In total, more than 4000 planets around more than 3000 stars are known so far (2019-09-24, http://exoplanet.eu/catalog/). On-line databases such as http://exoplanet.eu or https://exoplanetarchive.ipac.caltech.edu/ can be consulted for updated numbers. The radial-velocity data and transit light-curves are used together with known properties of the host stars to infer planet properties, such as mass and radius. The planet and star properties can also be found in the on-line databases. Comparing the planet properties to models of planetary interiors gives us clues on what type of planet has been detected – a small rocky one similar to the Earth, an icy planet like Uranus, or a large gas planet like Jupiter.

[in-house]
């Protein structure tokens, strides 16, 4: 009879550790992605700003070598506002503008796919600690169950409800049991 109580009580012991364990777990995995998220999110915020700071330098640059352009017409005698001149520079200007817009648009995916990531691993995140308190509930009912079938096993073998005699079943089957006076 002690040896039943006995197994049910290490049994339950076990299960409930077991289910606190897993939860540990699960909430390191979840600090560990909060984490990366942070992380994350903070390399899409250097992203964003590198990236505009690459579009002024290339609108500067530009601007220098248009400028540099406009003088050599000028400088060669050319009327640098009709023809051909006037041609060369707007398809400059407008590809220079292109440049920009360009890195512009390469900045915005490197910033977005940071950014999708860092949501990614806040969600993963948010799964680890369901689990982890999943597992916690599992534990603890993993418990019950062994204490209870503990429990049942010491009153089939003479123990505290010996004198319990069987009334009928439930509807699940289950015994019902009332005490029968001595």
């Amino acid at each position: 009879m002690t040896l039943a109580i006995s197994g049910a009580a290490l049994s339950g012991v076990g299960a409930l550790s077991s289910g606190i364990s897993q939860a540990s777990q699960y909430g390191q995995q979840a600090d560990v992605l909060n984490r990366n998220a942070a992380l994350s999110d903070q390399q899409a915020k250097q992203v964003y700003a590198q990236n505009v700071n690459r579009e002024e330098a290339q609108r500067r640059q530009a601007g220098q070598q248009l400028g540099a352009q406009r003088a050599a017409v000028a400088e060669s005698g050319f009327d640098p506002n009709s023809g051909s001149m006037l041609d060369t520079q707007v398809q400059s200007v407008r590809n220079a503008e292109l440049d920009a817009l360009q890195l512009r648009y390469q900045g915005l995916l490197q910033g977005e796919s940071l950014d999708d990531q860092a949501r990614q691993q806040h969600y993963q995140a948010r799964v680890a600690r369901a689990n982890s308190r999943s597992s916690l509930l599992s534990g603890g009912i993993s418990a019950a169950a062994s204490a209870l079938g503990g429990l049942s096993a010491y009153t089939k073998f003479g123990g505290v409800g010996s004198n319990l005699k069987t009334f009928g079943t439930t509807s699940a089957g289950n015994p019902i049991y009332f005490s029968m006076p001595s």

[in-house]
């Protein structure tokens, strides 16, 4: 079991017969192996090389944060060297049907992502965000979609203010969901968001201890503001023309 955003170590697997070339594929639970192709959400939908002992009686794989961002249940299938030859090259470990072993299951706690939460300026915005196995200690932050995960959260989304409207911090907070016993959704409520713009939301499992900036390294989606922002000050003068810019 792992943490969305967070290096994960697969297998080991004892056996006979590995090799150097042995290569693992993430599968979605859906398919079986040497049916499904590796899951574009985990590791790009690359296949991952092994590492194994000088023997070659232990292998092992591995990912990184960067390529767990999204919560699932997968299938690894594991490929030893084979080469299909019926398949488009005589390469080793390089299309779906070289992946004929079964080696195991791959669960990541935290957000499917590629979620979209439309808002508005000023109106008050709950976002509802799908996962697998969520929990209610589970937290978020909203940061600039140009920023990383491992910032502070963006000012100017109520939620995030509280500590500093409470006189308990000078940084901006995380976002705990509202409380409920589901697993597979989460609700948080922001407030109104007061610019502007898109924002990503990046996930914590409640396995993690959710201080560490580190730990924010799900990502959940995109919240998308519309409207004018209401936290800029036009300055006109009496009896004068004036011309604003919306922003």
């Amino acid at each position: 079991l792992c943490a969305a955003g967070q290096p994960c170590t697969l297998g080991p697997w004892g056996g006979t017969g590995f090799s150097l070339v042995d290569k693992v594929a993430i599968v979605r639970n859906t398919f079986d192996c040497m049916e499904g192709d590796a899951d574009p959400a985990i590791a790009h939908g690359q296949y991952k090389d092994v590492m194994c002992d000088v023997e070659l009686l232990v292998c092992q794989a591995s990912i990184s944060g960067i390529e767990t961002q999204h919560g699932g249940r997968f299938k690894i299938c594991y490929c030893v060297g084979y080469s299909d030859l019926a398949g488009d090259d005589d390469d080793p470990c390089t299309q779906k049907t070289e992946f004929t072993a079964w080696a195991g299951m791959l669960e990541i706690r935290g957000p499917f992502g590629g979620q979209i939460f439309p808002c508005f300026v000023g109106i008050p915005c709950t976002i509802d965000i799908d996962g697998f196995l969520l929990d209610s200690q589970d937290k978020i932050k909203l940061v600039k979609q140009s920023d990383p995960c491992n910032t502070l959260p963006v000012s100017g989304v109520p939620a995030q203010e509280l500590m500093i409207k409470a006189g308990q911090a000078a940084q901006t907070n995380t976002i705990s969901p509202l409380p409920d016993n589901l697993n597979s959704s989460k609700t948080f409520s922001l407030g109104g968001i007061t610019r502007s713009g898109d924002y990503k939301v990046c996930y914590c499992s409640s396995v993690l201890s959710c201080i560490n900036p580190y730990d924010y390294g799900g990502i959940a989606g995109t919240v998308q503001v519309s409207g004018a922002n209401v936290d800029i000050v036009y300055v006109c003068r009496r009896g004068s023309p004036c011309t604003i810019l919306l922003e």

Furthermore, stellar properties such as surface temperature and size determine the region around a star in which water can remain in its liquid state. This is regarded as a prerequisite for life and the region is therefore called the “habitable zone” (see Fig. 1). Most of the currently known planet hosts have properties resembling those of the Sun – simply because most planet searches chose solar-like stars as their targets. More specifically, the masses of 95% of planet hosts are within a factor two of the solar mass, and the remaining stars are in equal parts more or less massive. The distribution of surface gravities shows that almost 90% of the host stars are dwarf stars, and half of the remaining stars are in roughly equal parts subgiants or giant stars. Almost 60% of the host stars have surface temperatures between 5500 and 6500 K, 40% below 5500 K, and just 3% or 30 stars are M dwarfs with temperatures below 4000 K.